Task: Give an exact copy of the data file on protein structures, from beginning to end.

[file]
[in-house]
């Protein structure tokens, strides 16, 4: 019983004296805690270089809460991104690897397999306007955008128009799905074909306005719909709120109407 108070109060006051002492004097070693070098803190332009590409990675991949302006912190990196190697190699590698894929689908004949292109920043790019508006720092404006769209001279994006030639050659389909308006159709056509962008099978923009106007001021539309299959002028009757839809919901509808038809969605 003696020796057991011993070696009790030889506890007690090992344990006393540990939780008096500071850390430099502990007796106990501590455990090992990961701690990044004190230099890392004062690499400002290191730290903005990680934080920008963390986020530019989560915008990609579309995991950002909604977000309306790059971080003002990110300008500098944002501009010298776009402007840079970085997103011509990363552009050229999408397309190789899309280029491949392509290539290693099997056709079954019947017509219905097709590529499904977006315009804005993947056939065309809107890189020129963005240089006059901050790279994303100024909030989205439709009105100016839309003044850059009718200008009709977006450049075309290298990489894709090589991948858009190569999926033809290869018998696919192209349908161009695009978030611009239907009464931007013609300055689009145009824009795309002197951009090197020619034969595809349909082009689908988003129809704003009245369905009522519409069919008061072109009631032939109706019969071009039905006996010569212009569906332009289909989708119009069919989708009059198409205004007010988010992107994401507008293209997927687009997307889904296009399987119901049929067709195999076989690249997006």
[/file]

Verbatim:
[in-house]
């Protein structure tokens, strides 16, 4: 019983004296805690270089809460991104690897397999306007955008128009799905074909306005719909709120109407 108070109060006051002492004097070693070098803190332009590409990675991949302006912190990196190697190699590698894929689908004949292109920043790019508006720092404006769209001279994006030639050659389909308006159709056509962008099978923009106007001021539309299959002028009757839809919901509808038809969605 003696020796057991011993070696009790030889506890007690090992344990006393540990939780008096500071850390430099502990007796106990501590455990090992990961701690990044004190230099890392004062690499400002290191730290903005990680934080920008963390986020530019989560915008990609579309995991950002909604977000309306790059971080003002990110300008500098944002501009010298776009402007840079970085997103011509990363552009050229999408397309190789899309280029491949392509290539290693099997056709079954019947017509219905097709590529499904977006315009804005993947056939065309809107890189020129963005240089006059901050790279994303100024909030989205439709009105100016839309003044850059009718200008009709977006450049075309290298990489894709090589991948858009190569999926033809290869018998696919192209349908161009695009978030611009239907009464931007013609300055689009145009824009795309002197951009090197020619034969595809349909082009689908988003129809704003009245369905009522519409069919008061072109009631032939109706019969071009039905006996010569212009569906332009289909989708119009069919989708009059198409205004007010988010992107994401507008293209997927687009997307889904296009399987119901049929067709195999076989690249997006």